I gather this is an expensive, quality fixture that uses dual T5 bulbs, and it has an electronic rapid start or progammed start ballast (that is to say, there's a small time delay before it comes on).
All fluorescents are discharge lights (like neon, mercury vapor, sodium and metal halide). They all work by putting high voltage between the ends of the tube, which "strikes an arc" down the length of the tube, and the arc makes the light.
These rapid or programmed start ballasts have a second trick, they also put a low voltage between the two pins on each end of the tube, which preheats filaments in the ends of the tube. That is the orange glow you see. Not every ballast does that, but these do, and those warm filaments mean the arc can strike at a lower voltage and with less wear-and-tear on the bulb.
As a bulb ages, it takes higher and higher voltage to strike the arc initially. (Also, you're getting less light out of it.) When the voltage goes so high that the ballast can't start the bulb anymore, we call the bulb "dead".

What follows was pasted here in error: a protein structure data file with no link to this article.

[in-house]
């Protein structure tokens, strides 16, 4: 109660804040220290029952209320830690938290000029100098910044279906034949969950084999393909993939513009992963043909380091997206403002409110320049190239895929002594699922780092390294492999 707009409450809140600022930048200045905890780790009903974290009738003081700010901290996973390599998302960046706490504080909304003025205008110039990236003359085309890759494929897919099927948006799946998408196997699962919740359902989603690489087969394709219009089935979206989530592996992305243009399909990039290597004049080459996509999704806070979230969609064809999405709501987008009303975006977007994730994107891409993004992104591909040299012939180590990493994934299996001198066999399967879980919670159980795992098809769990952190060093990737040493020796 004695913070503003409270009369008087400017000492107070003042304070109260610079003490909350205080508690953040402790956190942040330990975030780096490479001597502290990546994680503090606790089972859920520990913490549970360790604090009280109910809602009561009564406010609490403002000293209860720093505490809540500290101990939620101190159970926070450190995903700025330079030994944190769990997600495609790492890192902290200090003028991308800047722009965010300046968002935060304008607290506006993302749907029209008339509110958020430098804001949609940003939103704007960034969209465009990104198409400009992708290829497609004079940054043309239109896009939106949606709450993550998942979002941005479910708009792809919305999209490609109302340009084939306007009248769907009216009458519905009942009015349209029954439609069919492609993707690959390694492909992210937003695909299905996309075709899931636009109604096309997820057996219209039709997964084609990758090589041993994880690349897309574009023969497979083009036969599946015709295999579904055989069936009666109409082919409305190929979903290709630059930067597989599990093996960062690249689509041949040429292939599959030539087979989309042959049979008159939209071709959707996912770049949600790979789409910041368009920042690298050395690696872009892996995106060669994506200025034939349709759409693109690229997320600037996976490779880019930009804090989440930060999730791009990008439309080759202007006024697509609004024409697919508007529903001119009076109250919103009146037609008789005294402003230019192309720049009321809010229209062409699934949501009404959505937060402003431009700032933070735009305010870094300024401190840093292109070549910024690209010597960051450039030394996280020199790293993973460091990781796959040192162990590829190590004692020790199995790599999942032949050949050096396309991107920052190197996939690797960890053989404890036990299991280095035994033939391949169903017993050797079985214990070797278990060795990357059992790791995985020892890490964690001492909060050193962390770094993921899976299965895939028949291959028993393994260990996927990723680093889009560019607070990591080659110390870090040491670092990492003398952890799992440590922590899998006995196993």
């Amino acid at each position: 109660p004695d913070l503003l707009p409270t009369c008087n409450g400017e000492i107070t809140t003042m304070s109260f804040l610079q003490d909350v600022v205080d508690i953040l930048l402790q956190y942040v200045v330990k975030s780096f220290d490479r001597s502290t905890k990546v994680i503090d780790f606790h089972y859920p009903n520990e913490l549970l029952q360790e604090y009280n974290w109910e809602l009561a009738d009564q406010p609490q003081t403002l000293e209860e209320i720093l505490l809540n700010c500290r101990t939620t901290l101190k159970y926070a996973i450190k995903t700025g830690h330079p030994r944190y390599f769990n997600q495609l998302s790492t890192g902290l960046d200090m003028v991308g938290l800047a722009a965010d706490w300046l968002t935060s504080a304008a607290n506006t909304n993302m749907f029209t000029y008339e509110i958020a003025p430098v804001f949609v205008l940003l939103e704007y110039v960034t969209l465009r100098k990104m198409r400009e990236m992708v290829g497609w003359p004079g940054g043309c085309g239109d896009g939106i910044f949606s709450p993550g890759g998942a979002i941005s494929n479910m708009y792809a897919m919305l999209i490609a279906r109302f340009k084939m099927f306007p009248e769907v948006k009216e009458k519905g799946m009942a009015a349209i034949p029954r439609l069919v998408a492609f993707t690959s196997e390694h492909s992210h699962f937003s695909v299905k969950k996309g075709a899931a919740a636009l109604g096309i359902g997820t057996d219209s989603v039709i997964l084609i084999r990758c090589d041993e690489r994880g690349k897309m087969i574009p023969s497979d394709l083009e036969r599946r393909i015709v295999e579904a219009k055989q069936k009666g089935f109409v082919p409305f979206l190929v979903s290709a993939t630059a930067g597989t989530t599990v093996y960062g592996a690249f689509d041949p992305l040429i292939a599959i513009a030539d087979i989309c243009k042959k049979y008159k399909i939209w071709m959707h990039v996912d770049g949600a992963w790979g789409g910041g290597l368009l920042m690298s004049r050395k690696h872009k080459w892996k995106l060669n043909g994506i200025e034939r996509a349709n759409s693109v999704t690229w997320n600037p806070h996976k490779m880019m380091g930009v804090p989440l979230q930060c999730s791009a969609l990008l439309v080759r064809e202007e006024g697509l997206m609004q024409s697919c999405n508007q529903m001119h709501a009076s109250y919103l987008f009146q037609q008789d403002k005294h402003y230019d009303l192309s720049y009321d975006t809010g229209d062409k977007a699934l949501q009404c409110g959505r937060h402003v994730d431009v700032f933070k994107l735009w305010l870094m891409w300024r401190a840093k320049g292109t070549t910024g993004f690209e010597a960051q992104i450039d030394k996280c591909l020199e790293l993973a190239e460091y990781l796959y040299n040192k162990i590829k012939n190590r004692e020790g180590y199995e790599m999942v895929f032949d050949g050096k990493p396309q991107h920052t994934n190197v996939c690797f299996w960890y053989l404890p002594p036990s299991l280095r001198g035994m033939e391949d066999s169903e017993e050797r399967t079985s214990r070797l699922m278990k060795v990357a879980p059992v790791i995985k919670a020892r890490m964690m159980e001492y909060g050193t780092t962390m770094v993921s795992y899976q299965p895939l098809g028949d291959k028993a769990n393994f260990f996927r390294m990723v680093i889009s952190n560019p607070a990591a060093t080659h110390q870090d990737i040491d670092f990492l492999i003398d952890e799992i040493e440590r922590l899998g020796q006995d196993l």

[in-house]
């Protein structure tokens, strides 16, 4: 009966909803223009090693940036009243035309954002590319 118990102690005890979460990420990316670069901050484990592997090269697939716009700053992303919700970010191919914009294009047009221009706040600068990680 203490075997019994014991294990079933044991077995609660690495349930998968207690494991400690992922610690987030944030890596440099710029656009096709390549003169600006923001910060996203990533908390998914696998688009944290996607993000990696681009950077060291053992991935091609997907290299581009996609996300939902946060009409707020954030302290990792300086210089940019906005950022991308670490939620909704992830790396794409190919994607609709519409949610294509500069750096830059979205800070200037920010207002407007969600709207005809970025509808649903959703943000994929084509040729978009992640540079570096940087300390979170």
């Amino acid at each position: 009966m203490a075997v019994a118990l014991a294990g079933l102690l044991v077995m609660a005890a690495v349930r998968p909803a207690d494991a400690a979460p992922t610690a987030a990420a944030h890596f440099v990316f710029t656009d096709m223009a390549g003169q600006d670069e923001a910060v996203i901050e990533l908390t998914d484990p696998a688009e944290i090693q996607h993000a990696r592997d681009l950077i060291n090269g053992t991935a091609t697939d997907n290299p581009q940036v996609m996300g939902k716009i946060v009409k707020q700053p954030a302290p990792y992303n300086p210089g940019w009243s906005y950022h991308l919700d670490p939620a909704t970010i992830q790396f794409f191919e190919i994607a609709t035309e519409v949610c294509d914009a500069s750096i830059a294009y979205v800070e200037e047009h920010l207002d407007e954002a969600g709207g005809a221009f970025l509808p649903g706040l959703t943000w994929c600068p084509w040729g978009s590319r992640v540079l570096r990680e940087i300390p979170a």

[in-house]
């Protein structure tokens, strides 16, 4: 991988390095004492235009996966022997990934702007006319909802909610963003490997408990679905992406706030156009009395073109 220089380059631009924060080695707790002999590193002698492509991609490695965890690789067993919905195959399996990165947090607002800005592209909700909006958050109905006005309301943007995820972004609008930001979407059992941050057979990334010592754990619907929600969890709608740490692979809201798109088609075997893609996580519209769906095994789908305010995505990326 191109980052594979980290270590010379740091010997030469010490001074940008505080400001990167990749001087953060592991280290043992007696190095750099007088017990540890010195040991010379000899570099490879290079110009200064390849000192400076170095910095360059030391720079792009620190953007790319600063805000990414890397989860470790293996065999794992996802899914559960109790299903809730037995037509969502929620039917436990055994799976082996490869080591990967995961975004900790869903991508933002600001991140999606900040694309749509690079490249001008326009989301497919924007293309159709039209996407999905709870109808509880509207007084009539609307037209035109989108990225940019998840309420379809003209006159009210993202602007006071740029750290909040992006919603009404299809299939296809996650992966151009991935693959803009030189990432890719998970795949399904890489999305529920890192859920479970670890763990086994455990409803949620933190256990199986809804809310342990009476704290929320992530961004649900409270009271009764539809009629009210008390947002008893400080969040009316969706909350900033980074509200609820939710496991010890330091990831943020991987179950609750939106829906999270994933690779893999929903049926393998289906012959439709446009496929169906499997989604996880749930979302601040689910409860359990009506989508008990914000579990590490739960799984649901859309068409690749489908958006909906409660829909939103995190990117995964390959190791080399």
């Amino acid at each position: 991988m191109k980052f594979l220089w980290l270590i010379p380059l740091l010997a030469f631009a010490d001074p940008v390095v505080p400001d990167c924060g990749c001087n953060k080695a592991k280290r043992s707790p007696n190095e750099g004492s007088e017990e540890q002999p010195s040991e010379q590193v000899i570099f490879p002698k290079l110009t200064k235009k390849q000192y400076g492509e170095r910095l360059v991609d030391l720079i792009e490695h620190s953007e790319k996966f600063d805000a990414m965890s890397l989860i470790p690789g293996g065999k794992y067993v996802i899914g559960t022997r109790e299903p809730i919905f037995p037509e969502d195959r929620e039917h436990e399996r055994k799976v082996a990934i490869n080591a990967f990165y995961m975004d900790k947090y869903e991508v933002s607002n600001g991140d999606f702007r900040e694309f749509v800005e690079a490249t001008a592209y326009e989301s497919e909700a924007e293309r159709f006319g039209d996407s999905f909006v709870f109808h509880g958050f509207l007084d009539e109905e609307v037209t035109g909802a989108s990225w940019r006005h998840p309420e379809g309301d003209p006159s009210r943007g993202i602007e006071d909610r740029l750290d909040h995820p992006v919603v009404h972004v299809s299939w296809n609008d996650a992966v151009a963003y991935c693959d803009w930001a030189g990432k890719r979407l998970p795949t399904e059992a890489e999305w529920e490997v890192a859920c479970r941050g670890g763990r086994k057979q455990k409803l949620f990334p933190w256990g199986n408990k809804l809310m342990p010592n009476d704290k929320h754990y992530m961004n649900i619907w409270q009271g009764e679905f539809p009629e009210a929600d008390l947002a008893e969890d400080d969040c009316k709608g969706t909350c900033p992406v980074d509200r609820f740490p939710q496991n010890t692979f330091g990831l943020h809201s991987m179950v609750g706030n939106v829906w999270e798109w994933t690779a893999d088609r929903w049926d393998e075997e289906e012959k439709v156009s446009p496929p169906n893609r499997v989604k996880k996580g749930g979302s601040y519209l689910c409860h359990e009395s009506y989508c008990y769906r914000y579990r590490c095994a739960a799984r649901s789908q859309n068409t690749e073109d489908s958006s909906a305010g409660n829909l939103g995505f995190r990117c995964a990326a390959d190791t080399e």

So if you look closely during the first second of startup, you should see that orange glow on BOTH ends of the bulb. If you don't, the bulb is not seated properly in its socket, or the filament is burned out. If you do, the bulb has probably reached the end of its life. The new electronic ballasts turn off the filaments once the arc has struck.
Another possibility is the ballast has burned out. That is the problem with these electronic ballasts, often made in China with RoHS lead-free solder in which the zinc crystallizes out, and capacitors which eventually fail (especially if they were made during the 2005 capacitor plague, google it).
It doesn't have starters - those are a throwback to the 1950s.
I would start by removing the bulb(s) and putting them back in. Just to see if a plug is not fully seated. Look for damaged lamp sockets while you're at it.
Most likely, it's the bulb.
If that's not it, it must be the ballast. A fixture of this quality is designed to be serviceable and replace sockets and ballasts. While you're in there, look for loose wires before ordering another ballast.
Before buying a ballast, also price LED "fluorescent tubes" which require no ballast, or replacing the whole fixture with an LED.